Up until a year or so ago, I had a small wooden box in a drawer that held needles and a couple spools of thread, more than enough sewing tools for a man, especially in my bachelor days. Glued across the lid – I think the term is decoupage – was “My love for you knows no season,” probably a sincere sentiment at the time from a college girlfriend.
That sentiment means nothing to me now, and that college romance didn’t even last a year. I’ve long, long ago lost track of her. But the box remained the perfect size for a couple needles and two or three spools of thread. So why throw it out? You get my point, right?
Well, forty-some years later my wife didn’t get my point. As benign as that sentiment was to me over the years and up to a year or so ago, it didn’t seem so harmless to my wife. It was not really threatening, not a constant, wistful reminder of the one that got away. It was just a box, a reasonably practical container for some rarely used semi-essentials.
But it was at least awkward and maybe painful for my wife, so it had to go. And it did. And I don’t miss it. And it’s been replaced by a clear plastic zipper pouch, which does just as good a job at holding needles and a couple spools of thread.
I hope I’ve managed a metaphor for Aunt Jemima and Uncle Ben and possibly a handful of other brand icons with racist or otherwise questionable original meanings. News stories of the past month say their current owners – PepsiCo and Mars, respectively – are working on rebranding, acknowledging that past, attractive updates of the characters (pearl earrings replaced Aunt Jemima’s head scarf in 1989) are not enough to make up for their origins. The moves have stirred some debate.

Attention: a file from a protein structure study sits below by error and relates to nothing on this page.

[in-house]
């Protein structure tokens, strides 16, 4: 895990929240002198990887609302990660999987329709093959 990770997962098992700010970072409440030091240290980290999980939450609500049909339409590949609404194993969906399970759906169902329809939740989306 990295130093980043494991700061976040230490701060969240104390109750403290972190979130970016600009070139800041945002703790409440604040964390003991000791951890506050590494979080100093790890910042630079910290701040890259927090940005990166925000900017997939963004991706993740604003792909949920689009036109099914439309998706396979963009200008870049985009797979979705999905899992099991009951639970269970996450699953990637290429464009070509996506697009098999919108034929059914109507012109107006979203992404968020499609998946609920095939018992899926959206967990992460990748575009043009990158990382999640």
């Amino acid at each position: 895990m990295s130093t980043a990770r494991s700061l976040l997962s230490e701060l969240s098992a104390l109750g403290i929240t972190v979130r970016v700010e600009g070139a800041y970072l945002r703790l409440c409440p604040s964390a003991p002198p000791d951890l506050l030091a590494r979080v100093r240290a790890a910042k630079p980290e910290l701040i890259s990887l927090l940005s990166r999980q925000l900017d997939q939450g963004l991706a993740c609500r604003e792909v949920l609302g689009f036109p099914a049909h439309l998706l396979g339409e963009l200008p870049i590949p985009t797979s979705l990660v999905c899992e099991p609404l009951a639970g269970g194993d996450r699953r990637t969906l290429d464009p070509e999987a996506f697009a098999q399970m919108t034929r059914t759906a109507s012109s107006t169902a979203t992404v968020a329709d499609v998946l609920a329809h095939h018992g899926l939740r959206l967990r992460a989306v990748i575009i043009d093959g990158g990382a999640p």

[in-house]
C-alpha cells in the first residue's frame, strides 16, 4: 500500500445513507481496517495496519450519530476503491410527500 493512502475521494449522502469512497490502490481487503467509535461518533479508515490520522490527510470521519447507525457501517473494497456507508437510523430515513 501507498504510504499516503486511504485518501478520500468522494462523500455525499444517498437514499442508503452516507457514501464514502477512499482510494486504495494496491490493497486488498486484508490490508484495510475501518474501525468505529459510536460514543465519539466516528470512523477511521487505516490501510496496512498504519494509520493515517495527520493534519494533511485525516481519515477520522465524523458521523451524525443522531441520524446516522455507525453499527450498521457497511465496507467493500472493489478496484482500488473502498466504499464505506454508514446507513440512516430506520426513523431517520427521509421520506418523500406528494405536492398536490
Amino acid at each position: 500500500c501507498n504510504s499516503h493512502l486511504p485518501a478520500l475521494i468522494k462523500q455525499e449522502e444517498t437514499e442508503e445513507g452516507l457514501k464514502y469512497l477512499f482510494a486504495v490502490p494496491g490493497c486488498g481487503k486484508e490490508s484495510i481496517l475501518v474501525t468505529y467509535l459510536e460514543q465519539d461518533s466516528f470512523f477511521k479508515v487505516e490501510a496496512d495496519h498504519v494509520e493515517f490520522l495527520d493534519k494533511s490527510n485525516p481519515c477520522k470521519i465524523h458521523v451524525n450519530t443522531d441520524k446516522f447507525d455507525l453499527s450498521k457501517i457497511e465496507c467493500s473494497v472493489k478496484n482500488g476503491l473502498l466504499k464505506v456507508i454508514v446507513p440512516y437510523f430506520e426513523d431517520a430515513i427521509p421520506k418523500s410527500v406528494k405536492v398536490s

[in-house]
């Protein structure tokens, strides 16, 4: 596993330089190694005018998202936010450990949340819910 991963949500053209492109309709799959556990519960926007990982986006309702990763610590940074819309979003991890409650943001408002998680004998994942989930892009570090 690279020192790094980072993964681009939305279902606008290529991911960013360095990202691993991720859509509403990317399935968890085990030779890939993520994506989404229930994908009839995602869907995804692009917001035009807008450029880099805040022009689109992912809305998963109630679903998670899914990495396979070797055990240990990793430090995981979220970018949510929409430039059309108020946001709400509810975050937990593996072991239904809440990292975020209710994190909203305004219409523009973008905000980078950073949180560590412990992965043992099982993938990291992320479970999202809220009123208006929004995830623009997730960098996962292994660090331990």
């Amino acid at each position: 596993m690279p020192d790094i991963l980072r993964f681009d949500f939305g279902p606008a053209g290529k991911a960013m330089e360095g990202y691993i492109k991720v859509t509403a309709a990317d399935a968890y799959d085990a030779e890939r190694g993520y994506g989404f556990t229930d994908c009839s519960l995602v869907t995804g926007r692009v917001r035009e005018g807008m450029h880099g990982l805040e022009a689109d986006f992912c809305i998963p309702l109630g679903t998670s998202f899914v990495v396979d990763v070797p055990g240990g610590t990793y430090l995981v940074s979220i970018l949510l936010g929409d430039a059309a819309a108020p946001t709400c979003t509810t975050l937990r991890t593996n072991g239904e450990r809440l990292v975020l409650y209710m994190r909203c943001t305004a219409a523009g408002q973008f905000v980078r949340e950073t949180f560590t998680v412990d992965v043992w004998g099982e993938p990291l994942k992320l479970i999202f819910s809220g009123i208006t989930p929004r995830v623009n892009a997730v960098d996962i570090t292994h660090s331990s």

After 130 or so years, the origins of those brands and the faces that represent them have been largely – but not entirely – forgotten. I’m sure they mean as little and evoke as little to today’s white people as that sewing box did to me. But why retain them if they hurt even one person?
Ironically, we also carried a news story about the descendants of two Aunt Jemima's who want those images retained because they show how their ancestors worked hard during segregated times to become successes.
The following history was dug up by our Senior Editor Pan Demetrakakes in a blog post he wrote in mid-June:
Let’s not forget why elderly Black people were addressed (by whites) as “aunt” and “uncle” in the first place: It was because most Southern white people, from before the Civil War through the Jim Crow era, refused to call Black people “Miss,” “Mr.” or “Mrs.” Adults of all ages got called by their first names; when they got old enough, “aunt” or “uncle” were tacked on as a sort of twisted parody of an honorific.
The history of Aunt Jemima and Uncle Ben is firmly rooted in this kind of racist condescension. Aunt Jemima Pancake Mix was created in 1889, and its creators hired a former enslaved woman to be its living face, starting with an exhibit at the Chicago World’s Columbian Exposition of 1893. There’s more, but you get the idea. Uncle Ben’s started similarly, with the face modeled after a Chicago maitre d’s.
I bet most of you, like me, didn’t know that history. After all, that stuff happened 100 or more years ago. And we don’t practice that kind of racism anymore, do we? Do we?
But if they offend one person or embolden one Confederate flag-waving racist, then it is indeed time for them to go. Ditto for the Confederate flag.
There’s no need to rewrite our history; it got us to the enviable place we are today. That college romance of mine in some small way contributed to the man I am today; there’s no need to deny it existed.
But it was over even before the second semester was, and that’s where it should remain – not on the cover of a little sewing box.